|Re: hp9121 3 1/2 inch dual floppy drive|
Message #10 Posted by Ellis Easley on 24 June 2002, 4:44 p.m.,
in response to message #7 by Fred Ellers
Here is something that might apply, I found it in my 9121 manual: "Write Protect Error on Initialization - A motor speed check is performed when a disc is inserted to be initialized. If the motor speed is on either side of the tolerance allowed, a Write Protect Error is generated and the disc is not initialized. If your drive is operating properly, this indication is one of a defective disc. Discard the disc."
Another possible reason for getting a "Write Protect" error: are you sure your diskette is not write protected? 3.5" disks are protected when the write protect hole is open, opposite from 5.25" disks (although I believe 8" disks were write protected when their notch was open.) If you found new HP single sided diskettes, they come with a molded-in cover over the write protect hole which you have to snap off to write protect the diskette. After you snap it off you can snap it back into the channel to write enable the diskette later. If your diskettes are used, and the write protect cover is missing, you can put a piece of opaque tape over the hole to write enable the diskette.
At this point my father might have accused me of "trying to teach my grandmother to suck eggs" but you never know - I actually use floppies on my PC so seldom anymore, I have to check to make sure which is write protected and which is write enabled!
Another possibility is that the read/write head is dirty. The 9121 is built with a cooling fan that draws some air in through the disk drive opening where it goes right past the head. This can cause a build up on the head, especially if the drive is operated around cigarette smoke. Radio Shack used to sell head cleaning diskettes for 3.5" drives that came ready for a single sided drive - they had plastic over the top of the media for the head load pad to slide on (you could pull out the perforated plastic piece for a double sided drive). They came with a little bottle of alcohol that you apply to the media (a fibrous, non-woven material) then you put it in the drive and tell the system to try to read the diskette, which would cause the drive to spin the disk and maybe move the head a little. Don't try a cleaner for double sided drives, the head load pad might be damaged! Although you can (I have) put some plastic over the hole (top side) to use a double sided cleaner in a single sided drive.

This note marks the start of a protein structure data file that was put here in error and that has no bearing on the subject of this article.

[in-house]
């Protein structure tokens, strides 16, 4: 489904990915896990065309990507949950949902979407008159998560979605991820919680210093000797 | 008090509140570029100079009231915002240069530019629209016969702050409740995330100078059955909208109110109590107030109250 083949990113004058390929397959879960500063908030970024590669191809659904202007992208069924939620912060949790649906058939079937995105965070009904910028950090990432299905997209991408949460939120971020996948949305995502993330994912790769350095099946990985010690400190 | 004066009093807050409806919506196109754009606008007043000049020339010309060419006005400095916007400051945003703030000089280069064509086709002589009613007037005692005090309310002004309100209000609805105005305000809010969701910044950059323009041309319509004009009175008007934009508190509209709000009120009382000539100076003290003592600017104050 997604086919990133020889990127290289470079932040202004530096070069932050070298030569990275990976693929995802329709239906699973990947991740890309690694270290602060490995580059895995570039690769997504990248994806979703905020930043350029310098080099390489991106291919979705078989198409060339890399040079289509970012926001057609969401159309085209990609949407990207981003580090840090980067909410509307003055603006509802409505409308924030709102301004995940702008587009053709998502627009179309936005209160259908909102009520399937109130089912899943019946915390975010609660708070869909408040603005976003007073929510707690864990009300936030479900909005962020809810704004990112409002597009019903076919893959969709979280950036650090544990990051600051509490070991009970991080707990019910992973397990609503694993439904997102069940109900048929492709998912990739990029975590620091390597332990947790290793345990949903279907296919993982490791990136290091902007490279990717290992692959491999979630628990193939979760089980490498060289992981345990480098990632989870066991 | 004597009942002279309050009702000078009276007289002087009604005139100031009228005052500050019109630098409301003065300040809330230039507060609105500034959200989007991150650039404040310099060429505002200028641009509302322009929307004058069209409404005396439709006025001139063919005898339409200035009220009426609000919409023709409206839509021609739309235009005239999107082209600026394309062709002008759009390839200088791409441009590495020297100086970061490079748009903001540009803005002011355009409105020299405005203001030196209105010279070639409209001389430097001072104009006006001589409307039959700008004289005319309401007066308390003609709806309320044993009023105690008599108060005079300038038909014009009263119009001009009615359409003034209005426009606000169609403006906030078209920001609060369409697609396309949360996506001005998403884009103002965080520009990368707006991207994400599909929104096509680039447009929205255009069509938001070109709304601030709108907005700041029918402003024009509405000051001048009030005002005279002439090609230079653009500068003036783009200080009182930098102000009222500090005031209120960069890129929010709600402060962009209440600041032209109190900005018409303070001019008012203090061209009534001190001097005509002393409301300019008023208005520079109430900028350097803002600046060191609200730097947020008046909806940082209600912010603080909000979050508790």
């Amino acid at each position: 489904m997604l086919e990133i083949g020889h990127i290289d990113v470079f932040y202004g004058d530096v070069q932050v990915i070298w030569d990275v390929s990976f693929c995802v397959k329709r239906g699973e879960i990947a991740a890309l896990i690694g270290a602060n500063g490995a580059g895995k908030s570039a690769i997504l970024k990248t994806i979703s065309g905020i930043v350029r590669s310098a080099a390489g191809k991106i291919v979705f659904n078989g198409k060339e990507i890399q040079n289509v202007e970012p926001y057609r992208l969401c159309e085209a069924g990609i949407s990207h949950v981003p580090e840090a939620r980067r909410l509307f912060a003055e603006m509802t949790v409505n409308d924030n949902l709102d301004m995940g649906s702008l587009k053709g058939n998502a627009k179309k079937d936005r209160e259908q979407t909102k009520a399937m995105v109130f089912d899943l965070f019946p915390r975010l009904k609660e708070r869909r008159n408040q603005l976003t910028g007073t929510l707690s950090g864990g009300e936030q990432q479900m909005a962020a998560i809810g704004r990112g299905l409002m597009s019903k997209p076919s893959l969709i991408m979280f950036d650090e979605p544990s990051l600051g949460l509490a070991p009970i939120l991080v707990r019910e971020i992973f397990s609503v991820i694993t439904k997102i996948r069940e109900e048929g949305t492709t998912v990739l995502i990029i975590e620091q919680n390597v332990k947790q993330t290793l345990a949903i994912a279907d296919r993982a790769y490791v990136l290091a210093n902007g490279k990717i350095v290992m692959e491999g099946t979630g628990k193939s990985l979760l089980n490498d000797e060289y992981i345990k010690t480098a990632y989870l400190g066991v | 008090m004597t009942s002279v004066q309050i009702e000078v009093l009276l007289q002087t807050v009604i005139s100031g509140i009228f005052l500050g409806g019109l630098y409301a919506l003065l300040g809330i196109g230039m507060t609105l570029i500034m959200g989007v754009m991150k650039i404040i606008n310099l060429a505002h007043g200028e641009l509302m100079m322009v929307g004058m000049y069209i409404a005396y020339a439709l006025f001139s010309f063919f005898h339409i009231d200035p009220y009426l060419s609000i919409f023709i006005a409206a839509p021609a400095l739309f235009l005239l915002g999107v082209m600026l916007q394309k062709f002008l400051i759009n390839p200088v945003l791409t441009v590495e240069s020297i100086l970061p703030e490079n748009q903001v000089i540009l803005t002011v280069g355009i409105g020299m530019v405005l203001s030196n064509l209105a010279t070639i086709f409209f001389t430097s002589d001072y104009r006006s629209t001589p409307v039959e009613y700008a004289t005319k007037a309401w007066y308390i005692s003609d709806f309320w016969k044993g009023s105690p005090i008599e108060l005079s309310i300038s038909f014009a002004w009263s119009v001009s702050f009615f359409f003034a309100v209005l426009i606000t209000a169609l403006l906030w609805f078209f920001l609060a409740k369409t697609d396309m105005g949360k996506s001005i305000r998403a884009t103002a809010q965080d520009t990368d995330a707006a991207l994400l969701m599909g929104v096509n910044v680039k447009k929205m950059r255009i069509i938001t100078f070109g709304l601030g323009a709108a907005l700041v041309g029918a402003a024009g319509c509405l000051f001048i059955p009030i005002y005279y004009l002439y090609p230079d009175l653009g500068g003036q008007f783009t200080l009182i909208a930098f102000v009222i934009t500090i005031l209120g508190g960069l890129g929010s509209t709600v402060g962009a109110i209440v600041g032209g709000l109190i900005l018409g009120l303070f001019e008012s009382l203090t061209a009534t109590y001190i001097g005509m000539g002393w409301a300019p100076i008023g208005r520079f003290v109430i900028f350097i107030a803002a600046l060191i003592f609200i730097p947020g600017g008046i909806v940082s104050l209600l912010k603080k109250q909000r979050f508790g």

In another message Fred wrote:
"After your last message I looked again and found faint markings for the four switches from left to right from the back: Test 4 2 1."
My 9121D has S/N 2229A and it is also marked "Test 4 2 1". This just reflects the weight of the bits as they contribute to the HPIB address of the 9121. I have two different manuals. One is just for the 9121D/S and the other covers 9121D/S and 9122D/S. The 9121 manual is dated Jan. 1984 and shows the switches marked "Test 2 1 0". The 9121/9122 manual is dated June 1984 and calls the switches "Left Middle Left Middle Right Right"! HP must have changed the marking along the way and left it to the publications department to solve the problem. The switch settings are the same in both manuals.
The 9121/9122 manual says to always leave the test switch up and only describes the successful result of the normal power on self test: 5 flashes for the 9121, while on the 9122 the LED should stay on for less than a minute then go out - if it stays on for more than a minute, the test failed.
The 9121 manual says there are four different self test modes: power-on, user confidence, remote, and service. Only the first two are described, the other two are documented in the service manual. The power-on self test is the one that runs every time the power is turned on with the "test" switch up and five flashes is the successful result. The user confidence test "is initiated by toggling the selftest switch on the back panel from up to down to up. DO NOT LEAVE THIS SWITCH IN THE DOWN POSITION." I have verified this behavior on my 9121. If I set the test switch to down and then power up the drive, it performs the regular power on self test and stops. If I power up the drive (no HPIB cable) with the test switch up, wait for it to finish the power-on test, and then move the test switch to down, it starts the user confidence test. It doesn't wait for you to move the switch back to up but I do it anyway. This test stops if there aren't write enabled diskettes in both drives (I have a 9121D). If the diskettes are present, it appears to format them one at a time and then it comes back and manipulates them again one at a time. At the end it flashes the LED 10 times.